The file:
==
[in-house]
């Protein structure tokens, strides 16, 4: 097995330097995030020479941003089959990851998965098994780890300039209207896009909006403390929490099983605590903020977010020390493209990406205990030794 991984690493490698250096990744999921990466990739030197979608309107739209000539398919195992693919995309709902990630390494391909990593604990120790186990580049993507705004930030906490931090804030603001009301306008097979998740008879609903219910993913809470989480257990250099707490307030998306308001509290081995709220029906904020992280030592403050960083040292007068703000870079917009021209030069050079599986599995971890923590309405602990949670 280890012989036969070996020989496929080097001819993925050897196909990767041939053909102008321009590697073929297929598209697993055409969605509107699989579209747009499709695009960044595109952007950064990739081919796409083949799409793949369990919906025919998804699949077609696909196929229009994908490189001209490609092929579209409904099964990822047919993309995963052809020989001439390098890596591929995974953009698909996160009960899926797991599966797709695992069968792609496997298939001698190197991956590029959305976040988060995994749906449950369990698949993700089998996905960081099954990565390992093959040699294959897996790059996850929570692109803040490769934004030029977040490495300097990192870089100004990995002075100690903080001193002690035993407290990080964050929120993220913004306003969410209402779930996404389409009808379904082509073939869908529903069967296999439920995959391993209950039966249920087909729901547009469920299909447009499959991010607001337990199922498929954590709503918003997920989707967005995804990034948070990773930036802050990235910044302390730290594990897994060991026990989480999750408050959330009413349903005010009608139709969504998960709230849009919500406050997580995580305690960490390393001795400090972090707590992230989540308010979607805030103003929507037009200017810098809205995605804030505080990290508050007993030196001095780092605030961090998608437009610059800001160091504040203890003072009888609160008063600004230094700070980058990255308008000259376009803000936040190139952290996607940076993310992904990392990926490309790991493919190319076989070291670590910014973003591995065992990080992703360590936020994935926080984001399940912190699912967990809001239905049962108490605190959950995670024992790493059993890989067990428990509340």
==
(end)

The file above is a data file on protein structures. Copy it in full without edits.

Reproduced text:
[in-house]
């Protein structure tokens, strides 16, 4: 097995330097995030020479941003089959990851998965098994780890300039209207896009909006403390929490099983605590903020977010020390493209990406205990030794 991984690493490698250096990744999921990466990739030197979608309107739209000539398919195992693919995309709902990630390494391909990593604990120790186990580049993507705004930030906490931090804030603001009301306008097979998740008879609903219910993913809470989480257990250099707490307030998306308001509290081995709220029906904020992280030592403050960083040292007068703000870079917009021209030069050079599986599995971890923590309405602990949670 280890012989036969070996020989496929080097001819993925050897196909990767041939053909102008321009590697073929297929598209697993055409969605509107699989579209747009499709695009960044595109952007950064990739081919796409083949799409793949369990919906025919998804699949077609696909196929229009994908490189001209490609092929579209409904099964990822047919993309995963052809020989001439390098890596591929995974953009698909996160009960899926797991599966797709695992069968792609496997298939001698190197991956590029959305976040988060995994749906449950369990698949993700089998996905960081099954990565390992093959040699294959897996790059996850929570692109803040490769934004030029977040490495300097990192870089100004990995002075100690903080001193002690035993407290990080964050929120993220913004306003969410209402779930996404389409009808379904082509073939869908529903069967296999439920995959391993209950039966249920087909729901547009469920299909447009499959991010607001337990199922498929954590709503918003997920989707967005995804990034948070990773930036802050990235910044302390730290594990897994060991026990989480999750408050959330009413349903005010009608139709969504998960709230849009919500406050997580995580305690960490390393001795400090972090707590992230989540308010979607805030103003929507037009200017810098809205995605804030505080990290508050007993030196001095780092605030961090998608437009610059800001160091504040203890003072009888609160008063600004230094700070980058990255308008000259376009803000936040190139952290996607940076993310992904990392990926490309790991493919190319076989070291670590910014973003591995065992990080992703360590936020994935926080984001399940912190699912967990809001239905049962108490605190959950995670024992790493059993890989067990428990509340």